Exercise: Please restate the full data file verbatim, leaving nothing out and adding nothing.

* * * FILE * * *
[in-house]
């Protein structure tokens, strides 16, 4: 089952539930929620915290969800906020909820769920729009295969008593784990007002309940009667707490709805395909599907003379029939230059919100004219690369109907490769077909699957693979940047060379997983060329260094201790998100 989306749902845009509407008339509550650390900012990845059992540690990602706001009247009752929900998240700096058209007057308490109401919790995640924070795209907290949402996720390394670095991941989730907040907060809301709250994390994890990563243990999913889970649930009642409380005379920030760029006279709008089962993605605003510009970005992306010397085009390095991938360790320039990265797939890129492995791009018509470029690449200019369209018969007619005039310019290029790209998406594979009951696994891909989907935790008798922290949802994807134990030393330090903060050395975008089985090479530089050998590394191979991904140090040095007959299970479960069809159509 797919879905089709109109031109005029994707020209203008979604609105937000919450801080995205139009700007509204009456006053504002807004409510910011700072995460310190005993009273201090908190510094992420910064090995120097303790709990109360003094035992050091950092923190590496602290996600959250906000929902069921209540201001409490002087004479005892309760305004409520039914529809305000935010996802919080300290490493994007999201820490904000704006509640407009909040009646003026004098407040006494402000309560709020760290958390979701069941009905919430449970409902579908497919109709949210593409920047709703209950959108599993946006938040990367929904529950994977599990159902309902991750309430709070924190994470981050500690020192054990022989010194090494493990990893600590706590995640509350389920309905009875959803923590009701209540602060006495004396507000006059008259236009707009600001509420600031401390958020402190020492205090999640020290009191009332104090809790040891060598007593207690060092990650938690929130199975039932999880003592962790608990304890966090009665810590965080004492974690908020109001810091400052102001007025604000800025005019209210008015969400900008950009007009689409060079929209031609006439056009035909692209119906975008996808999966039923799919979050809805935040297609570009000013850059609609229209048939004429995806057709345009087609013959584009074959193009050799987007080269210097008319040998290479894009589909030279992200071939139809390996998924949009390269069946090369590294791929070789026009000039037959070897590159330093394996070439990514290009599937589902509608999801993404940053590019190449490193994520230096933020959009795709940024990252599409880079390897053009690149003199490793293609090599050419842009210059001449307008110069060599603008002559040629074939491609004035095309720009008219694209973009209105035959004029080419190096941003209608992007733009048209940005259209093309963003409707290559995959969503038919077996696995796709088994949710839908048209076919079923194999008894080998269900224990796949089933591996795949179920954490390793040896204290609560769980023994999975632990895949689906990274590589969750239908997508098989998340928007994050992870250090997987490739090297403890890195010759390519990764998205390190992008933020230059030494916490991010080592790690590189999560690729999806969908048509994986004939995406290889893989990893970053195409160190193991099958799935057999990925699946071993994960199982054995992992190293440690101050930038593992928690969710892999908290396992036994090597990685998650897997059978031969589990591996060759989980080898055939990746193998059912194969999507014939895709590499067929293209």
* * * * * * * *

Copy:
[in-house]
């Protein structure tokens, strides 16, 4: 089952539930929620915290969800906020909820769920729009295969008593784990007002309940009667707490709805395909599907003379029939230059919100004219690369109907490769077909699957693979940047060379997983060329260094201790998100 989306749902845009509407008339509550650390900012990845059992540690990602706001009247009752929900998240700096058209007057308490109401919790995640924070795209907290949402996720390394670095991941989730907040907060809301709250994390994890990563243990999913889970649930009642409380005379920030760029006279709008089962993605605003510009970005992306010397085009390095991938360790320039990265797939890129492995791009018509470029690449200019369209018969007619005039310019290029790209998406594979009951696994891909989907935790008798922290949802994807134990030393330090903060050395975008089985090479530089050998590394191979991904140090040095007959299970479960069809159509 797919879905089709109109031109005029994707020209203008979604609105937000919450801080995205139009700007509204009456006053504002807004409510910011700072995460310190005993009273201090908190510094992420910064090995120097303790709990109360003094035992050091950092923190590496602290996600959250906000929902069921209540201001409490002087004479005892309760305004409520039914529809305000935010996802919080300290490493994007999201820490904000704006509640407009909040009646003026004098407040006494402000309560709020760290958390979701069941009905919430449970409902579908497919109709949210593409920047709703209950959108599993946006938040990367929904529950994977599990159902309902991750309430709070924190994470981050500690020192054990022989010194090494493990990893600590706590995640509350389920309905009875959803923590009701209540602060006495004396507000006059008259236009707009600001509420600031401390958020402190020492205090999640020290009191009332104090809790040891060598007593207690060092990650938690929130199975039932999880003592962790608990304890966090009665810590965080004492974690908020109001810091400052102001007025604000800025005019209210008015969400900008950009007009689409060079929209031609006439056009035909692209119906975008996808999966039923799919979050809805935040297609570009000013850059609609229209048939004429995806057709345009087609013959584009074959193009050799987007080269210097008319040998290479894009589909030279992200071939139809390996998924949009390269069946090369590294791929070789026009000039037959070897590159330093394996070439990514290009599937589902509608999801993404940053590019190449490193994520230096933020959009795709940024990252599409880079390897053009690149003199490793293609090599050419842009210059001449307008110069060599603008002559040629074939491609004035095309720009008219694209973009209105035959004029080419190096941003209608992007733009048209940005259209093309963003409707290559995959969503038919077996696995796709088994949710839908048209076919079923194999008894080998269900224990796949089933591996795949179920954490390793040896204290609560769980023994999975632990895949689906990274590589969750239908997508098989998340928007994050992870250090997987490739090297403890890195010759390519990764998205390190992008933020230059030494916490991010080592790690590189999560690729999806969908048509994986004939995406290889893989990893970053195409160190193991099958799935057999990925699946071993994960199982054995992992190293440690101050930038593992928690969710892999908290396992036994090597990685998650897997059978031969589990591996060759989980080898055939990746193998059912194969999507014939895709590499067929293209």